Even as someone who happily explores the more woo-woo side of herbal medicine, whenever I’m feeling under the weather, I immediately look for things I can “take” to make the pain go away. Whether it’s an herbal tablet or tea, I’m far more comfortable swallowing my medicine than applying it topically.
But when it comes to injuries, rashes, muscle pain, and even congestion, applying herbs directly to the skin is an often overlooked first line of defense. Herbal poultices harness the power of fresh plants to help relieve everything from burns to arthritis, and all sorts of conditions in between. Not only are they simple to make, but using fresh herbs is often more effective than relying on dried herbs alone.
Here’s a little bit more information on what a poultice is and how to make an herbal poultice for any kind of injury or illness.
What is a poultice?
Before we dive into the world of poultices, I want to talk quickly about a similar, and often-confused, herbal healing technique: compresses. Both compresses and poultices are a way of applying raw herbs to the skin that lets them sink in slowly and deliver their healing properties directly to the injury site. But the difference between the two types has to do with their delivery method:
For an herbal compress, you want to soak a clean cloth in an herbal extract (or tea). Then wring out the excess liquid before applying it to the wound. If using a hot compress, once the cloth cools, soak it again in the hot liquid, and reapply as needed.
Although the word “poultice” sounds strange, it’s similar to a compress, except instead of using the liquid extract, you’re going to use the whole herb. To make a poultice, you simply want to crush the herbs into a pulp and spread it directly onto the skin, where it will be held in place with muslin or cheesecloth.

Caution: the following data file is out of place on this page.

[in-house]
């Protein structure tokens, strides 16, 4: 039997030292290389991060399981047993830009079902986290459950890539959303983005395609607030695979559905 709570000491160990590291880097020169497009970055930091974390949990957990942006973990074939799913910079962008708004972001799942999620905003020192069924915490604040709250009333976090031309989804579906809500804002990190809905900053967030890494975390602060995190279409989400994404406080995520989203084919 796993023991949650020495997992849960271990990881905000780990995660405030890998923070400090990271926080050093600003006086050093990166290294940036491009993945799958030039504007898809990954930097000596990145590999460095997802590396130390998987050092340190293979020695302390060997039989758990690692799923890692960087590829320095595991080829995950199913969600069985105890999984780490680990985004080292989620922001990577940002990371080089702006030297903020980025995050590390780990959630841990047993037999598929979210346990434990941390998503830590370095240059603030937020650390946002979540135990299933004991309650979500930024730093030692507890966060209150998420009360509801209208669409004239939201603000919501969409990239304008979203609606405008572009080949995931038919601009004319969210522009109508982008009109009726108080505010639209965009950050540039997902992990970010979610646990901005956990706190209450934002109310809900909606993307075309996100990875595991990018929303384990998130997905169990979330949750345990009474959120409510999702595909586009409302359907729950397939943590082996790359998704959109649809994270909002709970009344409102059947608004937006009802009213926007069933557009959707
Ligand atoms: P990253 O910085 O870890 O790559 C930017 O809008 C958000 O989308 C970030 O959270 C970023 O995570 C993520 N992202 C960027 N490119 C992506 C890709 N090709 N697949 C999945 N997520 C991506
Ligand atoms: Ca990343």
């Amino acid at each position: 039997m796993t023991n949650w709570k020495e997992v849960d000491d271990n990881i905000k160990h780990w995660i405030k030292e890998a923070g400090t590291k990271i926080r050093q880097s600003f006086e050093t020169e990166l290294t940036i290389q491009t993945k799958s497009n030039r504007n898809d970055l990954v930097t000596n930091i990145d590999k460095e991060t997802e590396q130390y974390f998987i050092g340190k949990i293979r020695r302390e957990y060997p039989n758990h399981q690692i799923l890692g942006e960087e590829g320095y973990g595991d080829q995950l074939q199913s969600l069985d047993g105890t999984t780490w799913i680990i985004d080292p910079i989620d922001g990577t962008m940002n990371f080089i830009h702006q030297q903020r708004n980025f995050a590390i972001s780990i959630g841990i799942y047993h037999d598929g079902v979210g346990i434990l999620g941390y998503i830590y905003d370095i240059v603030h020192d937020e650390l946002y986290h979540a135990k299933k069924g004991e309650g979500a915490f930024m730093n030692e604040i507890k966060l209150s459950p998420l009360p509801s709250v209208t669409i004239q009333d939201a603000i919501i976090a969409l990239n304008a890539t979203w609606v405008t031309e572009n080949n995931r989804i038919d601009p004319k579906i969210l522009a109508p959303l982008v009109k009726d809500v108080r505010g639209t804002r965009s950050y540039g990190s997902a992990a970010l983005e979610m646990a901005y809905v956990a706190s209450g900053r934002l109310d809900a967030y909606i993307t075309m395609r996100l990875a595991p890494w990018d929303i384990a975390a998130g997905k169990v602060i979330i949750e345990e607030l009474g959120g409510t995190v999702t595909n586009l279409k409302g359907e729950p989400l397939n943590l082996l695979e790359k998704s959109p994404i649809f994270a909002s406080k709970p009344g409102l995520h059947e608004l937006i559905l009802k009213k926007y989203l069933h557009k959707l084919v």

As opposed to creams and salves, using fresh herbs allows you to reap the healing benefits while the herbs are at their freshest and most potent. For both methods, the temperature can alter the healing action.
A warm or hot herbal mixture will help to increase circulation, relax tense muscles, and alleviate pain, while a cold mixture is said to help soothe inflammation. Choosing warm, tingling herbs (like ginger root) can also stimulate the skin, increase circulation, and improve healing.
The best herbs for poultices
When learning how to make an herbal poultice, it’s important to choose your herbs wisely. Herbs affect everyone differently, and your body can develop a reaction over time, so always do a spot test before applying herbs for long periods.
Rosemary – Fresh rosemary has long been used to speed up the healing of wounds and bruises when used externally, and it is also antibacterial [source].
How to make an herbal poultice
- Fresh or dried herbs of choice (I find that turmeric, rosemary, and thyme are often universally beneficial and the easiest to find, but always do your research before choosing the herbs that are right for you). If you are buying them, try to choose organic if possible—you don’t want any chemicals interfering with the healing properties of the herb.
- Clean muslin or cheesecloth
- Knife and cutting board
- Bowl for mixing
- Spoon (or mortar and pestle)
- Water (optional)
1. Pick out your herbs and estimate how much you will need based on the size of the area that needs to be covered (your best guess is fine).
2. After thoroughly washing them with fresh water, chop the herbs into small pieces and place them in a bowl. Using the back of a spoon (this is a great use for your mortar and pestle if you have one), crush the herbs into a pulp.
As you mash, the herbs will release their natural juices, but you may need to add a teaspoon of water to help the mixture come together into a paste-like consistency.
3. Spread the crushed herbs onto the injury. How much to apply is up to you, but just make sure that the area is evenly and completely covered.
4. Finally, wrap the area of skin with a layer of gauze or cheesecloth to hold the paste in place. Since cheesecloth is rather porous, I use several layers to keep the herb mixture contained. You might even wish to finish up with a layer of plastic wrap to keep the liquid from rubbing off on clothes or bedding.
This article was medically reviewed by Dr. Gina Jansheski, a licensed, board-certified physician who has been practicing for more than 20 years. Learn more about Hello Glow’s medical review board here. As always, this is not personal medical advice and we recommend that you talk with your doctor.117